The 1st & final movements of Brahms’s 3rd Symphony contain some of the most dramatic music he was to compose, yet both end serenely & enclose 2 beautiful inner movements. The equally exquisite Serenade No 2, unusually scored for wind instruments, violas, cellos & double basses, was 1 of his own personal favourites & both receive superb performances under Bernard Haitink in the 3rd part of his internationally acclaimed LSO Live Brahms cycle.
The second installment in Sakari Oramo's superb hybrid SACD cycle of the symphonies of Carl Nielsen on BIS presents the Symphony No. 1 in G minor and the Symphony No. 3, "Sinfonia espansiva," two ruggedly independent works that reflect the composer's late Romantic style yet point to the modernism to come. While the Symphony No. 1 was influenced by Brahms and offers a rich harmonic language, propulsive rhythms, and a fairly homogenous orchestral palette, the Symphony No. 3 is striking for its reliance on unfolding counterpoint and long-breathed lines, and most notable for the use of wordless parts for soprano and baritone voices in the pastoral slow movement. These performances by Oramo and the Royal Stockholm Philharmonic Orchestra are exceptional for their stunning power and spacious feeling, though the crisp details and focused sound quality will be the biggest draw for audiophiles.
Loaded with German Romanticism & including variations on a Bach cantata, Brahms’ final symphony is a remarkable example of his mastery of symphonic composition. A rich, warm work that builds on a sense of movement & intensity right up to the final bars. This release also represents the completion of Bernard Haitink’s celebrated LSO Live Brahms cycle that has included the symphonies, Double Concerto, Tragic Overture & Serenade No 2.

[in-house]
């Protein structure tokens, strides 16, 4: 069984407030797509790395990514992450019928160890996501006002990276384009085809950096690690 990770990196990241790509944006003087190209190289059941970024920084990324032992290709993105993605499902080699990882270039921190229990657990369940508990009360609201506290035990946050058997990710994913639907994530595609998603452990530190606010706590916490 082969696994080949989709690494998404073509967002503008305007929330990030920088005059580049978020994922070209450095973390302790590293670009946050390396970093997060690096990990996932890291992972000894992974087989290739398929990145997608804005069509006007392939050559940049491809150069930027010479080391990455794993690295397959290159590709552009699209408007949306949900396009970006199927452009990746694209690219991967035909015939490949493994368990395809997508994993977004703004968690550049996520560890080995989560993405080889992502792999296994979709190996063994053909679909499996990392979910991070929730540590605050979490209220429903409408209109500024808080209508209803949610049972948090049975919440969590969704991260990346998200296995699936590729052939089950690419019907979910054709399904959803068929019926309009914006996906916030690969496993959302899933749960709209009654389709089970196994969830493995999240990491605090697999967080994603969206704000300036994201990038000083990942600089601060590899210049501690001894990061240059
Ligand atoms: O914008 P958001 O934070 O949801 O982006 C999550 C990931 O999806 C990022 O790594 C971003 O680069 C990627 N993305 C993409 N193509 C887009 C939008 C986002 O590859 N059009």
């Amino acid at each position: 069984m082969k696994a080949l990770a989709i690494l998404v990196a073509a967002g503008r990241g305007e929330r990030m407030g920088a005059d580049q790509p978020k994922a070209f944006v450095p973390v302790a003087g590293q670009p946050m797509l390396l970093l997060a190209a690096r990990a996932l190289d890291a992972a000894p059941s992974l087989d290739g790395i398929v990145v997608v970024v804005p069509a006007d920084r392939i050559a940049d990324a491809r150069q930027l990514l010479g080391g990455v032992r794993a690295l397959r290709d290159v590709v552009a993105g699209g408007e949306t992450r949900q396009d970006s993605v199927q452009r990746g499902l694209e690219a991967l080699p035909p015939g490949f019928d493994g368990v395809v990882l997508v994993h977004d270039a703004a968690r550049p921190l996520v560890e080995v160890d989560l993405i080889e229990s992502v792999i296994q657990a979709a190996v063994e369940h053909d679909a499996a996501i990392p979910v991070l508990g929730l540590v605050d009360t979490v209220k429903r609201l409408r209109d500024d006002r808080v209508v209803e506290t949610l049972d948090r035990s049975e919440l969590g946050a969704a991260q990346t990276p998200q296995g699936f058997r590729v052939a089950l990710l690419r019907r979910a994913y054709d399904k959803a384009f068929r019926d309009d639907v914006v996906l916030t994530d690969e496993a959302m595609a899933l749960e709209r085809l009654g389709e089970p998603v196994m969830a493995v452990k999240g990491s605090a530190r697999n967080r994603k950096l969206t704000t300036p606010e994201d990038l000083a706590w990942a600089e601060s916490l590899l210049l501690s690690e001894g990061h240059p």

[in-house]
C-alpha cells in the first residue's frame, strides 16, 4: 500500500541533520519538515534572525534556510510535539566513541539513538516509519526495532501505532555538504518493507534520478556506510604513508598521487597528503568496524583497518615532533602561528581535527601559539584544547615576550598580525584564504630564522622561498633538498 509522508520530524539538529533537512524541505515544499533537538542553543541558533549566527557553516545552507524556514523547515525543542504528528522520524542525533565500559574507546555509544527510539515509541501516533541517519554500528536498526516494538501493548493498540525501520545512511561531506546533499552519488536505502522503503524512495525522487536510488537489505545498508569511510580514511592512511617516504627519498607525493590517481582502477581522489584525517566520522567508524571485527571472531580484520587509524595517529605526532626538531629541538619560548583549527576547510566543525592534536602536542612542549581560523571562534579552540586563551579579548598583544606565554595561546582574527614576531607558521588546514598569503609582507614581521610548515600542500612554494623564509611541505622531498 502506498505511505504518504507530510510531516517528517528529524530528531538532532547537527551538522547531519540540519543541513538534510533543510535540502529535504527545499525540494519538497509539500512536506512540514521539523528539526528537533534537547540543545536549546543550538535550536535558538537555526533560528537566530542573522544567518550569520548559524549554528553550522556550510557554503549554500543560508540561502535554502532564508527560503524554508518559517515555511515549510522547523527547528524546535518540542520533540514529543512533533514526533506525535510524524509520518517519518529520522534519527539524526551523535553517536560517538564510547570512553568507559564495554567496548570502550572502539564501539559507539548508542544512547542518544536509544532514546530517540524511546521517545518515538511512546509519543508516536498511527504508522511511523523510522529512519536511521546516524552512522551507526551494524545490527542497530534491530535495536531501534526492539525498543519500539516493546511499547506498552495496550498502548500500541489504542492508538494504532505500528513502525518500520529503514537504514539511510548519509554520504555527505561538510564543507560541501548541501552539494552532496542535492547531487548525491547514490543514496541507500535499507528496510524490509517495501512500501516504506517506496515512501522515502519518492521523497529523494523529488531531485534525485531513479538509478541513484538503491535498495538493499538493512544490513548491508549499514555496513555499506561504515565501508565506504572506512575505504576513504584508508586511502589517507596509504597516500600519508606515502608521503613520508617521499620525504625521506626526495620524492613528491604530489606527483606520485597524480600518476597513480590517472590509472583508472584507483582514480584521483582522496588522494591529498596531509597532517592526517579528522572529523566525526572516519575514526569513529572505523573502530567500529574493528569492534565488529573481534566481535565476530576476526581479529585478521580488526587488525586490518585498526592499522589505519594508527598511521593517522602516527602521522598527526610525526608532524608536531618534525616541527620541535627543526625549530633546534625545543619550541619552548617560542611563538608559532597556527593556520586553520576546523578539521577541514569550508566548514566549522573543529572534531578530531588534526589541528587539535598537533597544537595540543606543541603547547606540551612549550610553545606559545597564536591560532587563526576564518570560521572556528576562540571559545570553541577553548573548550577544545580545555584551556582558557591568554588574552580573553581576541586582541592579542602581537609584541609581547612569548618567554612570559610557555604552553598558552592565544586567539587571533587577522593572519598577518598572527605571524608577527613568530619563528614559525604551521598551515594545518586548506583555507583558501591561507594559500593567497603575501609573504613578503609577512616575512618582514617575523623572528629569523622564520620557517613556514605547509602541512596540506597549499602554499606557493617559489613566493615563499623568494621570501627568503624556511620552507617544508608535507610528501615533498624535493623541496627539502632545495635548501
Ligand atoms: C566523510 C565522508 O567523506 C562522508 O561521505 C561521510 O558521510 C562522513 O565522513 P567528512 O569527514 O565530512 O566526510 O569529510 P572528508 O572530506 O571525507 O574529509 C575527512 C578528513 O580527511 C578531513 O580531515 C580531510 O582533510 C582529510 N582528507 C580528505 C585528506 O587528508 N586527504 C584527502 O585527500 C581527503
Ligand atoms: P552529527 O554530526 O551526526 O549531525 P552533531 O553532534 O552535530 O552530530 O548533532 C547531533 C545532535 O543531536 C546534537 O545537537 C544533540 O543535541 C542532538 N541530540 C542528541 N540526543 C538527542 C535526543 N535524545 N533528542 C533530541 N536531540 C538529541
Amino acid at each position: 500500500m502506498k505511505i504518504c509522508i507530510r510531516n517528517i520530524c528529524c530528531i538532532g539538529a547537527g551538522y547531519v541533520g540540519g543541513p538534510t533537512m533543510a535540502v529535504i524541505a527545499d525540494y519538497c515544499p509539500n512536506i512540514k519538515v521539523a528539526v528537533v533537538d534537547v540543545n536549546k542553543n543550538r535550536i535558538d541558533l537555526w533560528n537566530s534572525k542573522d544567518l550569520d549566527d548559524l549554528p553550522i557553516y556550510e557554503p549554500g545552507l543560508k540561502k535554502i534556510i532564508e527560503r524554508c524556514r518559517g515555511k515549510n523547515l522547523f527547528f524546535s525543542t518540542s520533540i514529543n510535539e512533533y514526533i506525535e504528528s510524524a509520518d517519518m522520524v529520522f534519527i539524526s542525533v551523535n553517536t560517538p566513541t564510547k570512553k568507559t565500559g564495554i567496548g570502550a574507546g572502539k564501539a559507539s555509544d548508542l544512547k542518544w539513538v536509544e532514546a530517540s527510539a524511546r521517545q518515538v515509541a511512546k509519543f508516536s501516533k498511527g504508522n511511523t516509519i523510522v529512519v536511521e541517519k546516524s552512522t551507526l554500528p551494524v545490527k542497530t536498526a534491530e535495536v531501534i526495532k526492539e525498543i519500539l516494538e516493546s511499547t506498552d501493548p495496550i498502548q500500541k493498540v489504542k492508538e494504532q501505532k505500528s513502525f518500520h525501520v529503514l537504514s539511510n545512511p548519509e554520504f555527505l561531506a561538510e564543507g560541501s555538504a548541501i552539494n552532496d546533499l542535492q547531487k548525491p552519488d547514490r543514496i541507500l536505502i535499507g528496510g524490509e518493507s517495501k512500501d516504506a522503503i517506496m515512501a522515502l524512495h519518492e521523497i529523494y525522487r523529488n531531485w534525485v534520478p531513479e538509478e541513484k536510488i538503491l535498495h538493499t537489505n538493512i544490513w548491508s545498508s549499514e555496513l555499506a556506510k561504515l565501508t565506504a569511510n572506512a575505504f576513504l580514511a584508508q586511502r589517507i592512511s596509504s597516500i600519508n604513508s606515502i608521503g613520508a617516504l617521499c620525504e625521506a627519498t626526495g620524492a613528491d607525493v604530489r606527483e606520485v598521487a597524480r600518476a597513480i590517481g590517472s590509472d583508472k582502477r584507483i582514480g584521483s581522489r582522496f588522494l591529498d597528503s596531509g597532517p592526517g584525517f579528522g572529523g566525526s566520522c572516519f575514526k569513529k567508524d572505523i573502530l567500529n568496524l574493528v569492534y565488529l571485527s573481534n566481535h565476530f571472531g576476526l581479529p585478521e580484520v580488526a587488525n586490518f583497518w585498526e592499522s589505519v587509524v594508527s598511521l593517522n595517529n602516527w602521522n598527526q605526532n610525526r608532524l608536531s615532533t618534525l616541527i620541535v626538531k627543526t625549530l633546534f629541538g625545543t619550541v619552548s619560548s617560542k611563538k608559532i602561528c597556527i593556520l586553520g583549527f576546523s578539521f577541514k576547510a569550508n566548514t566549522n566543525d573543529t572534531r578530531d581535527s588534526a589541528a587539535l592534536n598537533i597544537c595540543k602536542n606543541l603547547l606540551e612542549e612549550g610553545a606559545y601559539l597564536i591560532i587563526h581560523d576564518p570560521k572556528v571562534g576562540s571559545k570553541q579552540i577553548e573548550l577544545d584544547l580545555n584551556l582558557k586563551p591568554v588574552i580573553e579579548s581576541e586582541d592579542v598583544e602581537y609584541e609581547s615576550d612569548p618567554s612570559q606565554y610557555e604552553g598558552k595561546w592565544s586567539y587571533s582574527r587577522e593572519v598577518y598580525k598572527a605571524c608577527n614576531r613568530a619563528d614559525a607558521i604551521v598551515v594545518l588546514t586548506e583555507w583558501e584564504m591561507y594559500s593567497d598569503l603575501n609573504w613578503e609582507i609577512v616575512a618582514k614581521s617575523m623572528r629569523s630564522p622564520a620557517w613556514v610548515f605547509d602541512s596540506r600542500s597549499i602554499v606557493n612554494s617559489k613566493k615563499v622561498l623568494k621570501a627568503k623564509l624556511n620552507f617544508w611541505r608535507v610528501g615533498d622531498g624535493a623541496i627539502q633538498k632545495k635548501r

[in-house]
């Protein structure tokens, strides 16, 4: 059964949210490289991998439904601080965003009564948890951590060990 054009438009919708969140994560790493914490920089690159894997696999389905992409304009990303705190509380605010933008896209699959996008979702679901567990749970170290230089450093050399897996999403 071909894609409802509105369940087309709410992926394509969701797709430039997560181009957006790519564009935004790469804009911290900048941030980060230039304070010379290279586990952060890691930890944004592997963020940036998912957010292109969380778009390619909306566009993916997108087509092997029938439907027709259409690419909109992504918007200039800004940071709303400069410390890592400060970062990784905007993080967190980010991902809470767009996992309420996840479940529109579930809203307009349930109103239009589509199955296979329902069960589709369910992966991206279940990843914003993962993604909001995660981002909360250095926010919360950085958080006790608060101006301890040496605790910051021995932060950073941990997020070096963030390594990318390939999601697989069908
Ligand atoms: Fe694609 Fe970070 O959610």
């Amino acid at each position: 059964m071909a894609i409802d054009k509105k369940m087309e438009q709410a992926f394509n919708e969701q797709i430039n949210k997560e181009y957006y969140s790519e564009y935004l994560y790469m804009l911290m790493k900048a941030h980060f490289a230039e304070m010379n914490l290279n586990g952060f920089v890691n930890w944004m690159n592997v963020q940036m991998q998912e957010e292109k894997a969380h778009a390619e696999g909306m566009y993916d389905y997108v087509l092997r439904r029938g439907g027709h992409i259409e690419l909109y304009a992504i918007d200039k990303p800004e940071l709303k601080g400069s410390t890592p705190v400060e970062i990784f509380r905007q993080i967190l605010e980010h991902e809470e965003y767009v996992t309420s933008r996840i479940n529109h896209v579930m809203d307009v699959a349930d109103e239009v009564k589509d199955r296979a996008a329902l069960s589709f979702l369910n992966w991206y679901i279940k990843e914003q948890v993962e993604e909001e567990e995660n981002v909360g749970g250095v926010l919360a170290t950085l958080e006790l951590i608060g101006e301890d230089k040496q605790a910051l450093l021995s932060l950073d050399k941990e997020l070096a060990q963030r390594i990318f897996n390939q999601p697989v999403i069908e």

…In his late years, Wand restricted his repertoire almost exclusively to the symphonies of Anton Bruckner (which he had never conducted until he was over 60), Schubert, Brahms, Beethoven and Mozart. Wand regarded Bruckner as the "most important symphonist after Beethoven". Wand's biographer Wolfgang Seifert believes that "it is no exaggeration to say that Günter Wand has made an indispensable contribution toward the understanding of Bruckner in our time."
…got this for the Brahms, which is at best a thoroughly decent performance, nothing more - but the highlight is the excellent Beethoven. The ratings reflect the dichotomy of the two performances and their sonics, an average of 4 for sound seems fair - but the Beethoven warrants a 5 for performance.
…The strong point in each case is the sound from MDG, which reveals the complex orchestration and what might be called the inner life of each work. Part of a full cycle of Shostakovich symphonies from conductor Roman Kofman, this disc merits strong consideration, especially for audiophile buyers.
Few conductors have made a greater contribution to our present-day understanding of Bruckner than Günter Wand (1912-2002).
This first box includes Bruckner symphonies nos. 5, 6 and 8 in their original or restored versions as well as an elegant, but rarely performed Haydn Symphony and the "Unfinished" symphonies by Bruckner and Schubert. Later, TDK released the second box of 4 DVDs including the popular Bruckner Symphonies Nos. 4 and 7 and symphonic works by Brahms and Schubert.